NUI Galway Research Scholar Awarded Irish Cancer Society Prize
Monday, 22 November 2010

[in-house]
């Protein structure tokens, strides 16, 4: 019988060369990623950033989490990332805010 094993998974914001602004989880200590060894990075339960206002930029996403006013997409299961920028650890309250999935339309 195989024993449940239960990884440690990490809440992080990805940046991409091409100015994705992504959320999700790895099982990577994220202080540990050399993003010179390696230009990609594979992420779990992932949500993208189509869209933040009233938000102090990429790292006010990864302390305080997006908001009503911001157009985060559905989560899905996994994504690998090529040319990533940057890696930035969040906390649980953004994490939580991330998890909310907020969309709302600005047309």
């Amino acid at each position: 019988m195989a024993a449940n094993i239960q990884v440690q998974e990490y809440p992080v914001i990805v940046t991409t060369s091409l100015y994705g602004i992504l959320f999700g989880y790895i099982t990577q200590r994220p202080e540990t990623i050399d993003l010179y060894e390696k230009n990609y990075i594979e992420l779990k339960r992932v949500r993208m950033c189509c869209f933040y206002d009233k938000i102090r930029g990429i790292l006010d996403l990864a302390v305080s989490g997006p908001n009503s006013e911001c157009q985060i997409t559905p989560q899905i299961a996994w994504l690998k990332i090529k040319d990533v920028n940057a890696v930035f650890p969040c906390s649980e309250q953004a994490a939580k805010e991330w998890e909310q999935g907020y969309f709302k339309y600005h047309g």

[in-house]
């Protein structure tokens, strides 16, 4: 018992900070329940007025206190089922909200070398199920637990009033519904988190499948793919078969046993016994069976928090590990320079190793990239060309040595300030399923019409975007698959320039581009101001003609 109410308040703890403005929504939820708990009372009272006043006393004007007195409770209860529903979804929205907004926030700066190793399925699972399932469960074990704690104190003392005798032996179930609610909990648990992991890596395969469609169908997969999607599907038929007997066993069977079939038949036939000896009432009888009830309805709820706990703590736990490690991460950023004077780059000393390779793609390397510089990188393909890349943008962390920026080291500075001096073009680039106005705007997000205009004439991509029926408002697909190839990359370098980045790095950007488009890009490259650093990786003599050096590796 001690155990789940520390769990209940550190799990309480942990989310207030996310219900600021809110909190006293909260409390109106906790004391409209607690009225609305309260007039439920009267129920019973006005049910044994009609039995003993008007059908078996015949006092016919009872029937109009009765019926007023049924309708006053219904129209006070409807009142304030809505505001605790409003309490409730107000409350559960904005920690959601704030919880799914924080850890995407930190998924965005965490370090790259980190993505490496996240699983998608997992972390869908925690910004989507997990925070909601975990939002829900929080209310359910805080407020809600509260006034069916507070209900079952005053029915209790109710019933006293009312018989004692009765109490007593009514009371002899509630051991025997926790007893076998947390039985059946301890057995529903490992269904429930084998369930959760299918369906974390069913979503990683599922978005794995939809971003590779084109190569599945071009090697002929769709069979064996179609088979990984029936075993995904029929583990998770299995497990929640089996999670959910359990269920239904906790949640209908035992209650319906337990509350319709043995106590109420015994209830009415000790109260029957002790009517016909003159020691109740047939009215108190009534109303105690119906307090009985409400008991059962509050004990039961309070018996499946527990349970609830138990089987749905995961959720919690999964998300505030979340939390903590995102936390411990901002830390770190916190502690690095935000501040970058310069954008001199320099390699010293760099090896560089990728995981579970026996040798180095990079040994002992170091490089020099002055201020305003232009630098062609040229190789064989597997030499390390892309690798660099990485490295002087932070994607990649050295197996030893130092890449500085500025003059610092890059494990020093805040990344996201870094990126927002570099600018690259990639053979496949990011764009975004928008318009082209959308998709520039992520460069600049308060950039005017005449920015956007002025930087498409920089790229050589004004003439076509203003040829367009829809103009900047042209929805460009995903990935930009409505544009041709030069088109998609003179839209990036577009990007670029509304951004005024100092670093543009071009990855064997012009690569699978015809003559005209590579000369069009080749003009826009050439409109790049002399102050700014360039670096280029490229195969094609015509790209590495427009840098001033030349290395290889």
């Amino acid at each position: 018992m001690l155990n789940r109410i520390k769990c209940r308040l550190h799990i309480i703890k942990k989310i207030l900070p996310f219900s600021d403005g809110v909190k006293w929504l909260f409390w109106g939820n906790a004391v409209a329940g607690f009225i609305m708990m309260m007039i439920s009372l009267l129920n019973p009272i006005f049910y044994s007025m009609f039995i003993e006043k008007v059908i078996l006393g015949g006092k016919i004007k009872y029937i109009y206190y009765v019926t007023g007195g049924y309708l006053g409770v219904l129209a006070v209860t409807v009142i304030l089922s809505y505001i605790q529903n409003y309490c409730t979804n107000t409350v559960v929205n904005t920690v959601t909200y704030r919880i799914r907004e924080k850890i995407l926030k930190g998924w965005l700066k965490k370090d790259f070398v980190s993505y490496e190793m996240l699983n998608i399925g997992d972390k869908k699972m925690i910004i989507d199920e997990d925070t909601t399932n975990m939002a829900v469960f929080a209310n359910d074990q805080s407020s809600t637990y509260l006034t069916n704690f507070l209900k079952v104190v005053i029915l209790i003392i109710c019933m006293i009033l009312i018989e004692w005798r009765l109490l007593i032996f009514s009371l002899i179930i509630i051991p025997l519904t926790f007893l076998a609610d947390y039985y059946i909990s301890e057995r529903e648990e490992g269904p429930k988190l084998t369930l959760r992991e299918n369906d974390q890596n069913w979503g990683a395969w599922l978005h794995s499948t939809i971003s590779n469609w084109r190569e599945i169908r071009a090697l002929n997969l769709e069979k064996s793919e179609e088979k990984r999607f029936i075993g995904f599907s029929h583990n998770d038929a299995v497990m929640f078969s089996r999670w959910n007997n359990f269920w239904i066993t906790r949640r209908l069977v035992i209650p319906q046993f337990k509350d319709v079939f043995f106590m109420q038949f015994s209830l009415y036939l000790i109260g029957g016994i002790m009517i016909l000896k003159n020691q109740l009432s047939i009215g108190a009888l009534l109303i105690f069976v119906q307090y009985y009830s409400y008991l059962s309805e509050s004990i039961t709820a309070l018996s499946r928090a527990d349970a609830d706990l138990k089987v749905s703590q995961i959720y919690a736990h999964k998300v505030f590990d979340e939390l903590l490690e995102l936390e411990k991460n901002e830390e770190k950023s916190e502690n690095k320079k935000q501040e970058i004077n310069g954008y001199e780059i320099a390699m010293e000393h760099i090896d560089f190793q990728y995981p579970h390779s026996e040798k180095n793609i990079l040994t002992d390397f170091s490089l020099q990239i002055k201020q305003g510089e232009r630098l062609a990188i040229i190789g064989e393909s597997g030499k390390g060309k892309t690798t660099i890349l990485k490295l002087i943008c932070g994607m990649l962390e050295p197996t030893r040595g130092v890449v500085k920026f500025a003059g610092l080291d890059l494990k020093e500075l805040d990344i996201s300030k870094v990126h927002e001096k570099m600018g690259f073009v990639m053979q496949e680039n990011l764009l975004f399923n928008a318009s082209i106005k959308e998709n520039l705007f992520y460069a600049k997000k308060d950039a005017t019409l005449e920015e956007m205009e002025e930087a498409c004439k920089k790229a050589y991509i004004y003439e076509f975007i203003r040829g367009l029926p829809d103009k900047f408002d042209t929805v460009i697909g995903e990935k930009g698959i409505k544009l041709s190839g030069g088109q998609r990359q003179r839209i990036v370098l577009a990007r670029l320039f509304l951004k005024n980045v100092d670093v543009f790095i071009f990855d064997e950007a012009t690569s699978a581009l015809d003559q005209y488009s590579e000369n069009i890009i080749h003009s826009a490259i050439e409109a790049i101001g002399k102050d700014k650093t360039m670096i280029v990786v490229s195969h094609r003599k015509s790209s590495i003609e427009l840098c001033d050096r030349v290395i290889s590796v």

NUI Galway Research Scholar, Lisa Vincenz, has been awarded a Research Scholarship and Fellowship Programme by the Irish Cancer Society. Lisa is starting her PhD studies in biochemistry in the University's Apoptosis Research Centre and the School of Natural Sciences. Her studies will be focused on how some cancer cells can be protected from chemotherapy drugs. The aim of her PhD research is to find strategies to interfere with these protective mechanisms in order to sensitise the cancer cells to chemotherapy. Lisa was one of eight students to receive an Irish Cancer Society Scholarship, five at Scholarship level and three at Fellowship level at a recent awards ceremony held in Dublin where Ms Mary Harney, Minister of Health and Children presented some of Ireland's most gifted young cancer researchers with inaugural Irish Cancer Society's Research Scholarship Awards and Research Fellowship Awards. The research Lisa Vincenz is carrying out may lead to the development of novel, more effective cancer treatments. She is studying the ways in which cancer cells can escape cell death and become resistant to chemotherapy. Her project looks at the way a protein in the body called Hsp70 can protect cancer cells from cell death and at the development of drugs that can block this action of Hsp70. This research is based on a recent discovery made by researchers at NUI Galway and could lead to the development of more effective treatments for cancer and is particularly relevant for patients with a blood cancer called multiple myeloma but also apply to solid tumours. Professor Afshin Samali, Project Supervisor and Director of Apoptosis Research Centre said that "by understanding more about Hsp70 and the way it functions, scientists can learn how to block its function and interfere with cancer cells so they can no longer survive exposure to stressful conditions. This could have significant implications in the development of new cancer drugs, which would block the protein to encourage tumour cell death". Professor Samali states, "Lisa is a highly gifted individual and she has a major contribution to make in our efforts to understand what goes on in cancer cells and help with the development of approaches to eliminate cancer cells." Lisa Vincenz said "being awarded a prestigious Scholarship from the Irish Cancer Society will enable me to carry out cutting-edge cancer research and make a contribution to the betterment of society." The Irish Cancer Society, as part of its commitment to cancer research and to cultivating the next generation of cancer researchers, awarded €1.2 million to researchers through their research scholarship and fellowship programmes. The awards were presented by Minister for Health Mary Harney TD at a special ceremony in Dublin. In total, 56 applications were received this year for both schemes from hospitals and academic institutions all over Ireland. All applications went through a rigorous selection process where they were reviewed by international experts in cancer research.